It’s May and our focus this month is on combatting harassment. In an international survey, 85 percent of American women reported experiencing street harassment by age 17. Hollaback! is an organization providing tools and resources to ignite public conversations and develop strategies to end harassment. We sat down with Emily May, co-founder and executive director of Hollaback!, to talk about the cellphone pic that sparked a movement, new legislation, and what you can do online and in the streets.
Shrill Society: I first learned of Hollaback! in 2014. By then, the organization had already been around for almost a decade. Can you talk about the founding of Hollaback! and your personal pathway to advocacy?
Emily May: Hollaback! started back in 2005. I was 24 years old. My friends and I―there were seven of us total―we were sitting around talking about our experiences with harassment. We felt like, when we walked on and didn’t say anything, we felt weak. When we would respond back with a witty response, it would just escalate. There was no real solution to harassment. We started to think, “This isn’t something we put up with in the workplace. Why are we putting up with it on the street and in other forms of public spaces?” We were inspired by a young woman named Thao Nguyen, who was riding the New York City subway when a man sat down across from her and started to publicly masturbate. Thao pulled out her cellphone camera and took his picture with the idea of taking it to the police. But when she took it to the police, the police were like, “We’re sorry, but there is nothing we can do. He’s probably seven or eight stops away already.” So she put that picture on Flickr. It went viral and made it to the front cover of the New York Daily News. We were inspired by her ability to turn the lens away from her and onto the person who was harassing her using this tool that we had in our pockets―this newfangled cellphone camera that nobody had really figured out what it would mean for the world, for society, for any of us...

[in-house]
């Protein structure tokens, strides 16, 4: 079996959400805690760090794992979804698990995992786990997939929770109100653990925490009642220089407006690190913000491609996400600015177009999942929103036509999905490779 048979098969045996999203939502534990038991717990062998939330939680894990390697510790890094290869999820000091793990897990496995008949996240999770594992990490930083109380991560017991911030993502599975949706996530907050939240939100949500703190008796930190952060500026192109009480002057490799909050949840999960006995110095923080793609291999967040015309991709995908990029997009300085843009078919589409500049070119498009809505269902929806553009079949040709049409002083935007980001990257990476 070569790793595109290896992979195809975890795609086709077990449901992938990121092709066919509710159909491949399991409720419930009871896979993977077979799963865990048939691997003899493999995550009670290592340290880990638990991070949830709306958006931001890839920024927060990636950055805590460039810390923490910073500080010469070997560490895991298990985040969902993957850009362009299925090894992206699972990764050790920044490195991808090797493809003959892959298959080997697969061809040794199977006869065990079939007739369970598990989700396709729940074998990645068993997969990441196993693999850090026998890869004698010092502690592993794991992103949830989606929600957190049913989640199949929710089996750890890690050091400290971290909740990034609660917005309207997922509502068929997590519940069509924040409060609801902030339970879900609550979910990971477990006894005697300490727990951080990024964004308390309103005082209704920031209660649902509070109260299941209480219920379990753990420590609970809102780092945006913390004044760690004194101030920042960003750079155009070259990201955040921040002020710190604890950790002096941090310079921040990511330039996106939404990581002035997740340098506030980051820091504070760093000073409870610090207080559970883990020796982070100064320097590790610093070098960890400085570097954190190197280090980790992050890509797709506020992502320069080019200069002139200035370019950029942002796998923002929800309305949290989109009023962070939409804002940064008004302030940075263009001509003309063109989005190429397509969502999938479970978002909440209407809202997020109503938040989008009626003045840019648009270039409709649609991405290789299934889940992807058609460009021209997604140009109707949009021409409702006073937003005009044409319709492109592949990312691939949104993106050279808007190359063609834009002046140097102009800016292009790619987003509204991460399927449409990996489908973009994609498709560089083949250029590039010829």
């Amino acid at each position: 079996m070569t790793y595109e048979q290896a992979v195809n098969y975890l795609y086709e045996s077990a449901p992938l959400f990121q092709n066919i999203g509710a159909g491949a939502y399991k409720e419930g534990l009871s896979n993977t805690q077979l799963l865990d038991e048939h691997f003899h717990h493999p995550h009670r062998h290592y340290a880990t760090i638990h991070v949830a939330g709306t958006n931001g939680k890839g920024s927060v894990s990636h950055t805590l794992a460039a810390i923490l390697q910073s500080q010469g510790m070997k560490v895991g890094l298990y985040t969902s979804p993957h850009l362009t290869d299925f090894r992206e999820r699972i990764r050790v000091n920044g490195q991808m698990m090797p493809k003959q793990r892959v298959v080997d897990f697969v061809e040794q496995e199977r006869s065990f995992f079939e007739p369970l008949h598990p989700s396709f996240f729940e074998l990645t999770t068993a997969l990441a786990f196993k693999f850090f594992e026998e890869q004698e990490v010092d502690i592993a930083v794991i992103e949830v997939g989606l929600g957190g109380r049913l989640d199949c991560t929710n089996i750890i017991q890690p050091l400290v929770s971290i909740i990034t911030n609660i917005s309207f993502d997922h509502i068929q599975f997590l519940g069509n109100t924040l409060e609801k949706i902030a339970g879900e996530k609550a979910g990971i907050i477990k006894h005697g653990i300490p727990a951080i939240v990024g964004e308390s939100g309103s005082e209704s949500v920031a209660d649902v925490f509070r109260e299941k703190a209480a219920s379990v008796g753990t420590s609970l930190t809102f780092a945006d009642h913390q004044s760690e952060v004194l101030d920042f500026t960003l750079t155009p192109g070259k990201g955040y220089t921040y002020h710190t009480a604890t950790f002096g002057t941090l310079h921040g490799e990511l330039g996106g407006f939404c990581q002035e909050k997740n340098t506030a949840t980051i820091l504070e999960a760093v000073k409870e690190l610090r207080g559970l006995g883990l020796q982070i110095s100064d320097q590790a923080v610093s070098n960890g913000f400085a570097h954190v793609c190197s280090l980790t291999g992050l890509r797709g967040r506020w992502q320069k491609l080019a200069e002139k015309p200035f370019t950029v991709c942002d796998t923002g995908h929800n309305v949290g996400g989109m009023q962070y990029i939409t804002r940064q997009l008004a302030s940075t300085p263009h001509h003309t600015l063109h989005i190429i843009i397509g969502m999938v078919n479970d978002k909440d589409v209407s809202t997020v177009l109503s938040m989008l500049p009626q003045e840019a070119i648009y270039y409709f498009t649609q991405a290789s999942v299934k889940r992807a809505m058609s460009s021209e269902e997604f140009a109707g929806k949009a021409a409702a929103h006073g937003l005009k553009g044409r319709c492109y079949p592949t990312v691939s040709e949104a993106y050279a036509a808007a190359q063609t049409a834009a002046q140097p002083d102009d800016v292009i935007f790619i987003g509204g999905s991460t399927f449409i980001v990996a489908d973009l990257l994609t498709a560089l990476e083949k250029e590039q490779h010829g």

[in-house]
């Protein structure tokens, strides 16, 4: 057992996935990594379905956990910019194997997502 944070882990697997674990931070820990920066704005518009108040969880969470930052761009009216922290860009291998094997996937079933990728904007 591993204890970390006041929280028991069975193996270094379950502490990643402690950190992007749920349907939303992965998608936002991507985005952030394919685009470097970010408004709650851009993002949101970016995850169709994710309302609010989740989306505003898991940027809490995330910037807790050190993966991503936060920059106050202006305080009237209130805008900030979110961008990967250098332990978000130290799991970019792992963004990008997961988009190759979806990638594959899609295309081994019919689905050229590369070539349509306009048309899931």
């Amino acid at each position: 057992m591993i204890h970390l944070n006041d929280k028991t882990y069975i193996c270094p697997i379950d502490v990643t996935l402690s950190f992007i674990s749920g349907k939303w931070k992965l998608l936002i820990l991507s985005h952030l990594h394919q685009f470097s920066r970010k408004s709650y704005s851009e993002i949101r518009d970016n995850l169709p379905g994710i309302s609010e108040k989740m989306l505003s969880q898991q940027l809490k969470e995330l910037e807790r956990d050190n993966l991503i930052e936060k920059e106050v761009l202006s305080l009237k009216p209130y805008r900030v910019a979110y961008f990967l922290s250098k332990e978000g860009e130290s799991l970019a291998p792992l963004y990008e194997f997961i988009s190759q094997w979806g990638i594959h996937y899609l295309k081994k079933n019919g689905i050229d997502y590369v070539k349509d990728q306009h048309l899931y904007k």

Shrill Society: I think we’re still trying to figure that out.
Right. So, we took our experiences of harassment and turned them into a blog and that has scaled out into a global movement that’s now in 21 cities and 16 countries around the world.
Many people can recognize catcalling as a form of harassment in public space. What are some other forms that may go underrecognized?
Verbal harassment is definitely a form of harassment, but also non-verbal harassment might be things like gestures, grunts, animal noises, lip smacking, lip licking. All of that kind of stuff is under the rubric of harassment, as well as physical forms of harassment. Things that start to even blur into assault, which is groping, public masturbation, all of these things are broadly under the umbrella we use to talk about sexual harassment. I would also point out that sexual harassment is on a spectrum. At one end of the spectrum may be comments and things of that nature and the other end is sexual assault.
Hollaback! Suggests bystander intervention can be a best practice for stopping these forms of harassment. Can you talk about what that means and what resources Hollaback! offers to educate people on effective bystander intervention?
When we started to tell our own stories about harassment, we started to map them globally. We looked at the map and we thought, “This is pretty depressing. Is there anything remotely positive that happens when it comes to being harassed?” We started to think that the only positive stories we ever received were when somebody stood up and helped somebody else out. Back in 2012, we partnered with Green Dot [bystander program] and started to adapt their training to respond to harassment in public spaces. That continues to be a big part of our work. When it comes to things like harassment in public spaces, there’s not a lot of systems in place to address the problem and the systems that are in place like the police, for example, have their own histories of harassment and communities don’t necessarily feel safer with them around. I think, when it comes to solving a problem as big as harassment, it really takes a community approach. People looking out for people is something as old as time, but, when it comes to sexual harassment, they often forget how. Bystander intervention is very simply equipping them with tools so they can directly or indirectly intervene and support folks who are getting harassed.